How Does a Gas Mask Protect Against Chemical Warfare?
In Israel, people are scrambling to get gas masks in case of a possible attack.
Speaking from the Department of State on Friday, Secretary of State John Kerry announced a death toll of 1,429 people from a Syrian chemical weapons attack, including at least 426 children. If Israel was caught up in this deadly chemical warfare, could gas masks provide effective protection to its people? (Realted: "Chemical Warfare, From Rome to Syria. A Time Line.")
To understand the workings behind a modern-day gas mask—an invention that dates back to World War I—National Geographic spoke with John Georgiadis, a professor of mechanical engineering at the University of Illinois, who researches filtration systems.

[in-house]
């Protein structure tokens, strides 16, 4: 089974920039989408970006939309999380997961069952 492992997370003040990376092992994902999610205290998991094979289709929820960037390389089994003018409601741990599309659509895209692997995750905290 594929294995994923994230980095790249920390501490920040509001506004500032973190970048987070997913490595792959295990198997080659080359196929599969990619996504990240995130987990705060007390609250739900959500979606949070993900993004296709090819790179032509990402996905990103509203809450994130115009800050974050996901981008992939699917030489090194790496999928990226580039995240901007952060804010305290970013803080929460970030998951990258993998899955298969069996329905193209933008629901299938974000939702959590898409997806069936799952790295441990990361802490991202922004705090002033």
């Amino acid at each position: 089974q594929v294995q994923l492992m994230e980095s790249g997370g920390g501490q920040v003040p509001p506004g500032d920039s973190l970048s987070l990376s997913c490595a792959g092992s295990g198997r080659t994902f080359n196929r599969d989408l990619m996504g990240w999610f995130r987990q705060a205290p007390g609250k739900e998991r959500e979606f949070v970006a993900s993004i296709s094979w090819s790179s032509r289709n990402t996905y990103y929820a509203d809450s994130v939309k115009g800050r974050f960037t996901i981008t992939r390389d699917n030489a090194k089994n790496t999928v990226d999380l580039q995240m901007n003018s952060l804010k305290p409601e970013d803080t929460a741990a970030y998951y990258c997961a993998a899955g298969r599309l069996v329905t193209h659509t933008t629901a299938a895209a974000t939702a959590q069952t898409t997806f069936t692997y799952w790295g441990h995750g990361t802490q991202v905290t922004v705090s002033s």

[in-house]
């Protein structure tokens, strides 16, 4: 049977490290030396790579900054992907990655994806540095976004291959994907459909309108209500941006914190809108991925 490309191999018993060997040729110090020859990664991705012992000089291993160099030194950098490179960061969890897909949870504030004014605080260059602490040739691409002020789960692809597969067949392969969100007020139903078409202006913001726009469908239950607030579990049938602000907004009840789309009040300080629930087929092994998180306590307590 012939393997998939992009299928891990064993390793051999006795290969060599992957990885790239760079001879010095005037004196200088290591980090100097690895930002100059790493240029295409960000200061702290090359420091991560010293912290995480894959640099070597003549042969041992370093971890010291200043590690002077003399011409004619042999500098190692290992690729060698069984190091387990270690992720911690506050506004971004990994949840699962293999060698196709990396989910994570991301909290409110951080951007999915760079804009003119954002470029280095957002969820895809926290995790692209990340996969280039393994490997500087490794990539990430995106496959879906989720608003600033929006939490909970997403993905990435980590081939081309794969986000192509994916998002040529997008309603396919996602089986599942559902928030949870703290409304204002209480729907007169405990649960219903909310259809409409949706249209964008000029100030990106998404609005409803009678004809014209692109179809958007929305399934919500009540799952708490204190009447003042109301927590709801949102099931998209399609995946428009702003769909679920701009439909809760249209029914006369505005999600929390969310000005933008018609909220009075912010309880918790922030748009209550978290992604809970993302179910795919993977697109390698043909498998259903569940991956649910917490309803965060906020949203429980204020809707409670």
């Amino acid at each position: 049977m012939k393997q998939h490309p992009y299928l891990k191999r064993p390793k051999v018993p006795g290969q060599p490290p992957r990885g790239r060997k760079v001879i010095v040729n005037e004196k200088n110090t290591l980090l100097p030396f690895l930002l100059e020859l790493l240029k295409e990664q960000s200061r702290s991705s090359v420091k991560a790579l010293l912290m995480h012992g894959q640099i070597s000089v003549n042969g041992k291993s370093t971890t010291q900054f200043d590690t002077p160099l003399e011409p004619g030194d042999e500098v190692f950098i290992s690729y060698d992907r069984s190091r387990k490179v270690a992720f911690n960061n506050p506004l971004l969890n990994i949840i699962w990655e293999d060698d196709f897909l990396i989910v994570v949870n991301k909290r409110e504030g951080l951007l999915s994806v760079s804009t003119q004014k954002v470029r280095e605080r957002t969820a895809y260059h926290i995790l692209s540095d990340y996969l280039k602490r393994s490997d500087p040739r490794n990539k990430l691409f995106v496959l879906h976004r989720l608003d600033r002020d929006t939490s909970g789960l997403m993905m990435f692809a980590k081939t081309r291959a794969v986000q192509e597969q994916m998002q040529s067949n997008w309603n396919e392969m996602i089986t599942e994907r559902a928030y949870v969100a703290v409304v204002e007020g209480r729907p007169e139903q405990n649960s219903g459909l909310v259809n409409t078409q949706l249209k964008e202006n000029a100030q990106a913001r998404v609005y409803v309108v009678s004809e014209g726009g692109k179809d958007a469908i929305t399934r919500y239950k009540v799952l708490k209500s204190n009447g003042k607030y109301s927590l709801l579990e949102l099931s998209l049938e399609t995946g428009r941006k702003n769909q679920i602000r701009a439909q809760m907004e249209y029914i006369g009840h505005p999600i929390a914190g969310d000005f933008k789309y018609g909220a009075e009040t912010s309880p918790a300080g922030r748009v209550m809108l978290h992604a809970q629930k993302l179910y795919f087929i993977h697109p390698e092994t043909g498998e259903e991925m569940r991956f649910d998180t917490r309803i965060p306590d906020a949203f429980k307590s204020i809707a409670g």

No. Assuming an attack is anticipated, a full-faced gas mask has two features that prevent us from inhaling potentially toxic contaminants in the air.